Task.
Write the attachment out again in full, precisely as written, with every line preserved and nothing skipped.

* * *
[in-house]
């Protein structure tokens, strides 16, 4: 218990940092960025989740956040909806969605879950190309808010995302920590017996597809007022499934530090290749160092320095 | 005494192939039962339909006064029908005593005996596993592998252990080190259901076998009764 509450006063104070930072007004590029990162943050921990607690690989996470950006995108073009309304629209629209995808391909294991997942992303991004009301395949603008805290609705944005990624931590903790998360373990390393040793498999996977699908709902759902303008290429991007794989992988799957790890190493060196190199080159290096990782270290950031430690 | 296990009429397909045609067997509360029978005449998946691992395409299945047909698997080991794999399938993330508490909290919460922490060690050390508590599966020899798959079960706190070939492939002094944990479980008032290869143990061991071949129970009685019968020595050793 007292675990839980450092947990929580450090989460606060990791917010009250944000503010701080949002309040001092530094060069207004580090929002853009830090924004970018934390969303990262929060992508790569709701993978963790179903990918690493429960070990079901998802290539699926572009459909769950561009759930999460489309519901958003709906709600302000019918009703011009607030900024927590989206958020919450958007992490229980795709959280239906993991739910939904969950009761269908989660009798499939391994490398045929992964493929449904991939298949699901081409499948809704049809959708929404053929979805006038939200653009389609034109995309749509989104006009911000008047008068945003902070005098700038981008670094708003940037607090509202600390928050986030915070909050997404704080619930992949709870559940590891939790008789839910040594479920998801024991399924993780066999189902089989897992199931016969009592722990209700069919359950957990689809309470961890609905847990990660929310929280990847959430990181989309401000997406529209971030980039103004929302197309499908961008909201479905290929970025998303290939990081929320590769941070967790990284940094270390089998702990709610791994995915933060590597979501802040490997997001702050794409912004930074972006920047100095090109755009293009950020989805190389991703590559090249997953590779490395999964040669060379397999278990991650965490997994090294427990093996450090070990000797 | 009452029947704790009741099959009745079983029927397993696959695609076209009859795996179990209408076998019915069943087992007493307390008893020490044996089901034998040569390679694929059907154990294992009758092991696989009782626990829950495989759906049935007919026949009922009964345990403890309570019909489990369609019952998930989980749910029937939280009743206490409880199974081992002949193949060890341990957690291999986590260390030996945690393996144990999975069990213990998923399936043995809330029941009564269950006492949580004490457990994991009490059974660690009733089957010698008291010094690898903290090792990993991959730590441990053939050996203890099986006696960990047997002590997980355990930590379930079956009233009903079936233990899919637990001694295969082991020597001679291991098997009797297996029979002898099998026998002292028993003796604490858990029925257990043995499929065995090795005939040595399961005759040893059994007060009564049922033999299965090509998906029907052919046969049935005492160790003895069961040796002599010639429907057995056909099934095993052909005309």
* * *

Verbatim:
[in-house]
């Protein structure tokens, strides 16, 4: 218990940092960025989740956040909806969605879950190309808010995302920590017996597809007022499934530090290749160092320095 | 005494192939039962339909006064029908005593005996596993592998252990080190259901076998009764 509450006063104070930072007004590029990162943050921990607690690989996470950006995108073009309304629209629209995808391909294991997942992303991004009301395949603008805290609705944005990624931590903790998360373990390393040793498999996977699908709902759902303008290429991007794989992988799957790890190493060196190199080159290096990782270290950031430690 | 296990009429397909045609067997509360029978005449998946691992395409299945047909698997080991794999399938993330508490909290919460922490060690050390508590599966020899798959079960706190070939492939002094944990479980008032290869143990061991071949129970009685019968020595050793 007292675990839980450092947990929580450090989460606060990791917010009250944000503010701080949002309040001092530094060069207004580090929002853009830090924004970018934390969303990262929060992508790569709701993978963790179903990918690493429960070990079901998802290539699926572009459909769950561009759930999460489309519901958003709906709600302000019918009703011009607030900024927590989206958020919450958007992490229980795709959280239906993991739910939904969950009761269908989660009798499939391994490398045929992964493929449904991939298949699901081409499948809704049809959708929404053929979805006038939200653009389609034109995309749509989104006009911000008047008068945003902070005098700038981008670094708003940037607090509202600390928050986030915070909050997404704080619930992949709870559940590891939790008789839910040594479920998801024991399924993780066999189902089989897992199931016969009592722990209700069919359950957990689809309470961890609905847990990660929310929280990847959430990181989309401000997406529209971030980039103004929302197309499908961008909201479905290929970025998303290939990081929320590769941070967790990284940094270390089998702990709610791994995915933060590597979501802040490997997001702050794409912004930074972006920047100095090109755009293009950020989805190389991703590559090249997953590779490395999964040669060379397999278990991650965490997994090294427990093996450090070990000797 | 009452029947704790009741099959009745079983029927397993696959695609076209009859795996179990209408076998019915069943087992007493307390008893020490044996089901034998040569390679694929059907154990294992009758092991696989009782626990829950495989759906049935007919026949009922009964345990403890309570019909489990369609019952998930989980749910029937939280009743206490409880199974081992002949193949060890341990957690291999986590260390030996945690393996144990999975069990213990998923399936043995809330029941009564269950006492949580004490457990994991009490059974660690009733089957010698008291010094690898903290090792990993991959730590441990053939050996203890099986006696960990047997002590997980355990930590379930079956009233009903079936233990899919637990001694295969082991020597001679291991098997009797297996029979002898099998026998002292028993003796604490858990029925257990043995499929065995090795005939040595399961005759040893059994007060009564049922033999299965090509998906029907052919046969049935005492160790003895069961040796002599010639429907057995056909099934095993052909005309």